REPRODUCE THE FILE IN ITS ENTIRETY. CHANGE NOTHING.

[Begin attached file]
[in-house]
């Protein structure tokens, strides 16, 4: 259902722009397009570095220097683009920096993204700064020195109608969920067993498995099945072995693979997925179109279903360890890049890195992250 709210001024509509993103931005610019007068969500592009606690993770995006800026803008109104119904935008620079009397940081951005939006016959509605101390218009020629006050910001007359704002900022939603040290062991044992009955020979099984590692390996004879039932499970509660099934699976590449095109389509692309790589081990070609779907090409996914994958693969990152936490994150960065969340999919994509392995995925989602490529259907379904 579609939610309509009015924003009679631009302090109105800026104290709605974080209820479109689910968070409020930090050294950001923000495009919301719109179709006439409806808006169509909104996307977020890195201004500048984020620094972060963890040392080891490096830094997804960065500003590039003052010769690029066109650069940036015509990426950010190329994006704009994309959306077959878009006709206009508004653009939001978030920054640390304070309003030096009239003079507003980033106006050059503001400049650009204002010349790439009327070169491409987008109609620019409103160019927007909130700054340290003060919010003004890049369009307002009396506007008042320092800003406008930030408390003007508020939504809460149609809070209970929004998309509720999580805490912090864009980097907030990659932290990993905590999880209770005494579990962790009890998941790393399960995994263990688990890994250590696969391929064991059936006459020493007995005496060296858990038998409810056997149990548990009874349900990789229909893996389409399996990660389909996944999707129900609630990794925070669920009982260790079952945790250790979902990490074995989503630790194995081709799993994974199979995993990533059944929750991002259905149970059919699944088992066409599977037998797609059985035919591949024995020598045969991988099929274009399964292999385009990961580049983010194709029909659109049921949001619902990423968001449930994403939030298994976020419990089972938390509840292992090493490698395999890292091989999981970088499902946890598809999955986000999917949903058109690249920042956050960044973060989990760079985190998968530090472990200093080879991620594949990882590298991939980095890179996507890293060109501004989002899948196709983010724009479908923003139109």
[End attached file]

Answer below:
[in-house]
């Protein structure tokens, strides 16, 4: 259902722009397009570095220097683009920096993204700064020195109608969920067993498995099945072995693979997925179109279903360890890049890195992250 709210001024509509993103931005610019007068969500592009606690993770995006800026803008109104119904935008620079009397940081951005939006016959509605101390218009020629006050910001007359704002900022939603040290062991044992009955020979099984590692390996004879039932499970509660099934699976590449095109389509692309790589081990070609779907090409996914994958693969990152936490994150960065969340999919994509392995995925989602490529259907379904 579609939610309509009015924003009679631009302090109105800026104290709605974080209820479109689910968070409020930090050294950001923000495009919301719109179709006439409806808006169509909104996307977020890195201004500048984020620094972060963890040392080891490096830094997804960065500003590039003052010769690029066109650069940036015509990426950010190329994006704009994309959306077959878009006709206009508004653009939001978030920054640390304070309003030096009239003079507003980033106006050059503001400049650009204002010349790439009327070169491409987008109609620019409103160019927007909130700054340290003060919010003004890049369009307002009396506007008042320092800003406008930030408390003007508020939504809460149609809070209970929004998309509720999580805490912090864009980097907030990659932290990993905590999880209770005494579990962790009890998941790393399960995994263990688990890994250590696969391929064991059936006459020493007995005496060296858990038998409810056997149990548990009874349900990789229909893996389409399996990660389909996944999707129900609630990794925070669920009982260790079952945790250790979902990490074995989503630790194995081709799993994974199979995993990533059944929750991002259905149970059919699944088992066409599977037998797609059985035919591949024995020598045969991988099929274009399964292999385009990961580049983010194709029909659109049921949001619902990423968001449930994403939030298994976020419990089972938390509840292992090493490698395999890292091989999981970088499902946890598809999955986000999917949903058109690249920042956050960044973060989990760079985190998968530090472990200093080879991620594949990882590298991939980095890179996507890293060109501004989002899948196709983010724009479908923003139109």